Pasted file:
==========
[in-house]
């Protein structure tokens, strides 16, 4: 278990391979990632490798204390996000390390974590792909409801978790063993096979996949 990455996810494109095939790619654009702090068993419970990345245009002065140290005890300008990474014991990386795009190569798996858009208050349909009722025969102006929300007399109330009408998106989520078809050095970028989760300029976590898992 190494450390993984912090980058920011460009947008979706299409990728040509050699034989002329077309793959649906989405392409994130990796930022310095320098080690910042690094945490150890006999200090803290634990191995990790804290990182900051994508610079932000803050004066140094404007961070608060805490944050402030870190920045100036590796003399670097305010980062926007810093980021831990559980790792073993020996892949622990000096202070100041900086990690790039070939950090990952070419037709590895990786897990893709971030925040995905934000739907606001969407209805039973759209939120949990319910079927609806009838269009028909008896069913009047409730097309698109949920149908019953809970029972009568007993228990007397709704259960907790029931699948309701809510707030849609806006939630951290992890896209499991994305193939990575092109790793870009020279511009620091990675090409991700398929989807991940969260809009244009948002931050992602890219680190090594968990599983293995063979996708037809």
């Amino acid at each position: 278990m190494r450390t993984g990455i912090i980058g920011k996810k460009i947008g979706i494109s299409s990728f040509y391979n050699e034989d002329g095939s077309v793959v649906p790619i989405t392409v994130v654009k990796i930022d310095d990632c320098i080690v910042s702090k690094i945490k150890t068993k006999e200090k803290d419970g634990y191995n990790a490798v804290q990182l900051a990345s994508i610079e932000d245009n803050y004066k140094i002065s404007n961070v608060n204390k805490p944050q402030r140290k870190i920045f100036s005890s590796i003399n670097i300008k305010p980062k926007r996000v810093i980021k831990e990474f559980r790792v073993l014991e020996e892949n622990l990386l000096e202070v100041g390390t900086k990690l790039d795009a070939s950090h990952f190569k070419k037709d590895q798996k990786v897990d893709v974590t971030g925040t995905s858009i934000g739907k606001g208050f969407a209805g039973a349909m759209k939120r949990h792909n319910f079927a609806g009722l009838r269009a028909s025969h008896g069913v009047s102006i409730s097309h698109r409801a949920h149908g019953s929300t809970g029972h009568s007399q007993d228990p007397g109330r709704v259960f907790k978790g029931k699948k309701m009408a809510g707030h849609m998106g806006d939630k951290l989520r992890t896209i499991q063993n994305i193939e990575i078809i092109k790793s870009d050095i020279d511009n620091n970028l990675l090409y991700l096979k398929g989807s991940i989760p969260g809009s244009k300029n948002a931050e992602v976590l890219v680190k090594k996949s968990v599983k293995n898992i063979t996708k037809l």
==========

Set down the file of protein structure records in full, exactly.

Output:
[in-house]
């Protein structure tokens, strides 16, 4: 278990391979990632490798204390996000390390974590792909409801978790063993096979996949 990455996810494109095939790619654009702090068993419970990345245009002065140290005890300008990474014991990386795009190569798996858009208050349909009722025969102006929300007399109330009408998106989520078809050095970028989760300029976590898992 190494450390993984912090980058920011460009947008979706299409990728040509050699034989002329077309793959649906989405392409994130990796930022310095320098080690910042690094945490150890006999200090803290634990191995990790804290990182900051994508610079932000803050004066140094404007961070608060805490944050402030870190920045100036590796003399670097305010980062926007810093980021831990559980790792073993020996892949622990000096202070100041900086990690790039070939950090990952070419037709590895990786897990893709971030925040995905934000739907606001969407209805039973759209939120949990319910079927609806009838269009028909008896069913009047409730097309698109949920149908019953809970029972009568007993228990007397709704259960907790029931699948309701809510707030849609806006939630951290992890896209499991994305193939990575092109790793870009020279511009620091990675090409991700398929989807991940969260809009244009948002931050992602890219680190090594968990599983293995063979996708037809």
């Amino acid at each position: 278990m190494r450390t993984g990455i912090i980058g920011k996810k460009i947008g979706i494109s299409s990728f040509y391979n050699e034989d002329g095939s077309v793959v649906p790619i989405t392409v994130v654009k990796i930022d310095d990632c320098i080690v910042s702090k690094i945490k150890t068993k006999e200090k803290d419970g634990y191995n990790a490798v804290q990182l900051a990345s994508i610079e932000d245009n803050y004066k140094i002065s404007n961070v608060n204390k805490p944050q402030r140290k870190i920045f100036s005890s590796i003399n670097i300008k305010p980062k926007r996000v810093i980021k831990e990474f559980r790792v073993l014991e020996e892949n622990l990386l000096e202070v100041g390390t900086k990690l790039d795009a070939s950090h990952f190569k070419k037709d590895q798996k990786v897990d893709v974590t971030g925040t995905s858009i934000g739907k606001g208050f969407a209805g039973a349909m759209k939120r949990h792909n319910f079927a609806g009722l009838r269009a028909s025969h008896g069913v009047s102006i409730s097309h698109r409801a949920h149908g019953s929300t809970g029972h009568s007399q007993d228990p007397g109330r709704v259960f907790k978790g029931k699948k309701m009408a809510g707030h849609m998106g806006d939630k951290l989520r992890t896209i499991q063993n994305i193939e990575i078809i092109k790793s870009d050095i020279d511009n620091n970028l990675l090409y991700l096979k398929g989807s991940i989760p969260g809009s244009k300029n948002a931050e992602v976590l890219v680190k090594k996949s968990v599983k293995n898992i063979t996708k037809l």